Sin, Judgement, and the end of time

As we approach Advent we begin to turn our thoughts to the end of time, to our death, and to a time when we will stand in the presence of God. We consider particularly themes to do with judgement and therefore to do with sin. And we have it seems to me a very narrow view of both.

The servant of the Lord

These are Scriptures: the Scriptures given by God preserved by blood, pain, past and present martyrdom. Without it we the church have no story and no song -and without a story and a song we have no certain future.

For a camel to go through the eye of a needle?

Jesus in his words to the rich man is promoting the fact that wealth is to be shared. None of us has a right to anything. Everything we have is a gift, given by a God who provides for us generously but also makes us responsible for looking after each other.

Inclusive church: however we get there: it's a necessary thing

How do we root out the things which put stumbling blocks in the way of those who would come to know Jesus? What will it take to ensure that all who are vulnerable and powerless, or who are 'other' in their illness or distress will find this sanctuary a place of truthful welcome?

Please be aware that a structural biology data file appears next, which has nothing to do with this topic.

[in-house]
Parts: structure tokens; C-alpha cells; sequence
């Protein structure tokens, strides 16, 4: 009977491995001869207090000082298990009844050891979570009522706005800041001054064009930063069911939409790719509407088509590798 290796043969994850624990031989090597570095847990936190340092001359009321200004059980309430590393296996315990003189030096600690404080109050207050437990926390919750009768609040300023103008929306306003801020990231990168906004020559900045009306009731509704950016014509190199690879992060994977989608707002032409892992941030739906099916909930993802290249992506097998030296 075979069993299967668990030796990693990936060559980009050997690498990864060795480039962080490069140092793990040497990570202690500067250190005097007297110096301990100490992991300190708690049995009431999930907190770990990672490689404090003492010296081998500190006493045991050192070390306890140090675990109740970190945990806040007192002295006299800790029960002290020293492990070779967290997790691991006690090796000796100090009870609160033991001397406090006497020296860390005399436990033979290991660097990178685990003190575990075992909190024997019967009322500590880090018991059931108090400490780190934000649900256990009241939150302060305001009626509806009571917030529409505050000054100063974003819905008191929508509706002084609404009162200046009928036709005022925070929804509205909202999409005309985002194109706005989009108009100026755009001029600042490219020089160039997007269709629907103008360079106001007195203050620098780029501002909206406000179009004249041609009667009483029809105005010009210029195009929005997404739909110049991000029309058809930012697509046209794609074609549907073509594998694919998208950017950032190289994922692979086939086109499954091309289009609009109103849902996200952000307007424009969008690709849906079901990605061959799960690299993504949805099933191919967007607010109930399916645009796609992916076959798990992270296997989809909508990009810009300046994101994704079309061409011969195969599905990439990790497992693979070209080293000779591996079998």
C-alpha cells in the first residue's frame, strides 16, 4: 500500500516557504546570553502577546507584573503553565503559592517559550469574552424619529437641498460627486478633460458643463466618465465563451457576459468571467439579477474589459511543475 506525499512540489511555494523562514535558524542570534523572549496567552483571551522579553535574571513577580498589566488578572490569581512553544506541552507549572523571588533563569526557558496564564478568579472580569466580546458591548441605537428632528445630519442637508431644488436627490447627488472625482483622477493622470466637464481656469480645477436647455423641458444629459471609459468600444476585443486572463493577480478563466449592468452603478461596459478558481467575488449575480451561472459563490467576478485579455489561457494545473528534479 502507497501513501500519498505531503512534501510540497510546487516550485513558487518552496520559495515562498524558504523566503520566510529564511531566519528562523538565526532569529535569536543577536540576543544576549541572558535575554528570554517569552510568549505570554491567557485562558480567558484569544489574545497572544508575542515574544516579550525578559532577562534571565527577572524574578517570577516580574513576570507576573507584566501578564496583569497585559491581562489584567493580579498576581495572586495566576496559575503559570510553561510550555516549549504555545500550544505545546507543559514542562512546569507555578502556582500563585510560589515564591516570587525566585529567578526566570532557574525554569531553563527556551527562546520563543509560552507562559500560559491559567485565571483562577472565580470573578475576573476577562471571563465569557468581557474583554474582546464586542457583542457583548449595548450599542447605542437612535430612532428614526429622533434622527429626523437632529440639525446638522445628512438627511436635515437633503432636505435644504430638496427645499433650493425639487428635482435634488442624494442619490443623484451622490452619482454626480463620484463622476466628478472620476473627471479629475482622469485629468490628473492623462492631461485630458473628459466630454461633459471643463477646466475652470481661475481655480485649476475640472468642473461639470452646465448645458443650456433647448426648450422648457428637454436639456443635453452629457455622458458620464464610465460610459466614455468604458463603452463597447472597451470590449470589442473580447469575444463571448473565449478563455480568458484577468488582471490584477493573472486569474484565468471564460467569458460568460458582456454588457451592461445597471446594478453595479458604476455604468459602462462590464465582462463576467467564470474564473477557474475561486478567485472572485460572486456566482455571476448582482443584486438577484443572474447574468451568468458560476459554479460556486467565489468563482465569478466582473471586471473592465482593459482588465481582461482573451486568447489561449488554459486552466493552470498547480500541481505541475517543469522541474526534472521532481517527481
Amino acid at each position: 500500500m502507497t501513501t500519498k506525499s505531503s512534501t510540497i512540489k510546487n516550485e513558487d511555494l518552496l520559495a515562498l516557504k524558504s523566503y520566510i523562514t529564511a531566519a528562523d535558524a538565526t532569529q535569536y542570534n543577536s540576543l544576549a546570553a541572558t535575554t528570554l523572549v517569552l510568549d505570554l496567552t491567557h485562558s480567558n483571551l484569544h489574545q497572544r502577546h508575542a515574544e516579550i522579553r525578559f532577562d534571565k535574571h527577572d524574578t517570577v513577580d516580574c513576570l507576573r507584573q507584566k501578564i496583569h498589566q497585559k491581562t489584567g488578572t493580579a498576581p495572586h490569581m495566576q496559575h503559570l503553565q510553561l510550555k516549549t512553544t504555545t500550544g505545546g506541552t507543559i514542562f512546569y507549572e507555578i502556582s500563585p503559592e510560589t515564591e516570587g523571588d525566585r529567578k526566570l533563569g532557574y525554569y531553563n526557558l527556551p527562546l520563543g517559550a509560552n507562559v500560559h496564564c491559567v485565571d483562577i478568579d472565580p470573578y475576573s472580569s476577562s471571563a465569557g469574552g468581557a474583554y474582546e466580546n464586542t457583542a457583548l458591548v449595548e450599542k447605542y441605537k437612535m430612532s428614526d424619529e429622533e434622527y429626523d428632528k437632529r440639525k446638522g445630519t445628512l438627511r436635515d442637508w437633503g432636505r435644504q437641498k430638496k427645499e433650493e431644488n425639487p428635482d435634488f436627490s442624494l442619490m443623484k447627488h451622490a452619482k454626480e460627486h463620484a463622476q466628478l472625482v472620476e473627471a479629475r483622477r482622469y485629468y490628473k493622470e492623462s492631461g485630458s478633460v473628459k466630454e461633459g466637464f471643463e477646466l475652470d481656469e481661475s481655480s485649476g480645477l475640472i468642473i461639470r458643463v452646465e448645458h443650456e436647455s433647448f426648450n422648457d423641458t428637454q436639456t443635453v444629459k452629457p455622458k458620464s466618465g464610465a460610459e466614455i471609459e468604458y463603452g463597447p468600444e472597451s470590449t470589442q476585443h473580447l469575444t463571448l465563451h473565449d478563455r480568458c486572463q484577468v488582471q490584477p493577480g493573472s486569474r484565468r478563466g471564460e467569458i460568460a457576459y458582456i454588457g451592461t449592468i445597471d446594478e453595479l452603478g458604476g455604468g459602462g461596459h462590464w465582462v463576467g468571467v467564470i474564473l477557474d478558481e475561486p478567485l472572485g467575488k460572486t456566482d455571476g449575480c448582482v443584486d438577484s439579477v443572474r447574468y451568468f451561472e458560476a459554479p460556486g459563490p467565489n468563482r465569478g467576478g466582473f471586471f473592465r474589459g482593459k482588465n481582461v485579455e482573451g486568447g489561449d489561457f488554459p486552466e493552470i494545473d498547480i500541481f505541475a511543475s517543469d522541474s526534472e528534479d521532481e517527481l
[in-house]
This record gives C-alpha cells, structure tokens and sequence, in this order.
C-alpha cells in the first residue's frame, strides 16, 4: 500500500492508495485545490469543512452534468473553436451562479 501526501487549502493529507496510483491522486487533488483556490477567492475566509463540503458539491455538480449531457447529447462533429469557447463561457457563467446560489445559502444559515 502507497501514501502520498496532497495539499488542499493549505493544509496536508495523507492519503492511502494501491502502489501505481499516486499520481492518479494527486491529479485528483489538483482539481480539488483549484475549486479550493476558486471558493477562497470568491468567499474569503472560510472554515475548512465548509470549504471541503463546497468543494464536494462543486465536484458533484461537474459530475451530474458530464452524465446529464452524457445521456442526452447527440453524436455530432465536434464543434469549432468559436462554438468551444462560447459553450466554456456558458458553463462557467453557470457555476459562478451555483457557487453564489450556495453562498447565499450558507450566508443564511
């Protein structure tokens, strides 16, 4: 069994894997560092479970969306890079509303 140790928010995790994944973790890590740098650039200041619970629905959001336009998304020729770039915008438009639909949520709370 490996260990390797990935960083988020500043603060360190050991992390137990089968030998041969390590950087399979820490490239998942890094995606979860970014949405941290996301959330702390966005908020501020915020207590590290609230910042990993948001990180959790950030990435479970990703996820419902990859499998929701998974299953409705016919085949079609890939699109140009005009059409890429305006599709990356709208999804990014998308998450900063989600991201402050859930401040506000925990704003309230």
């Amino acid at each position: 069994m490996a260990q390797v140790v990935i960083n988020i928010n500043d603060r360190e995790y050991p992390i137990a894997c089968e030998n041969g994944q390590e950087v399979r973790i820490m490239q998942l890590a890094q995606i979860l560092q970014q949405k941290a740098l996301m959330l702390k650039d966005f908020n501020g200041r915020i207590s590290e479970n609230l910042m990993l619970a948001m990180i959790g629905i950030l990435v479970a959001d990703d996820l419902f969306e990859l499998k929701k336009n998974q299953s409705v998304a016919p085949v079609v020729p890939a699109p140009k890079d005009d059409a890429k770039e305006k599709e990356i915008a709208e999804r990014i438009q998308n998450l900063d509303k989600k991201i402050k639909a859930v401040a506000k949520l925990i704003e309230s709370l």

Living without judgement for the other?

Both our New Testament and Gospel readings for today address a key aspect of our calling as Christian disciples: What is to be our attitude to the ‘other’? To the person who is different, or even, as we see it, disadvantaged?

Get Behind me Satan

Get behind me Satan it's a good line isn't it. Get behind me Satan. When I've used it or heard it used it's almost always been in jest - used to playfully rebuke a temptation of some kind or other. It's such a great phrase.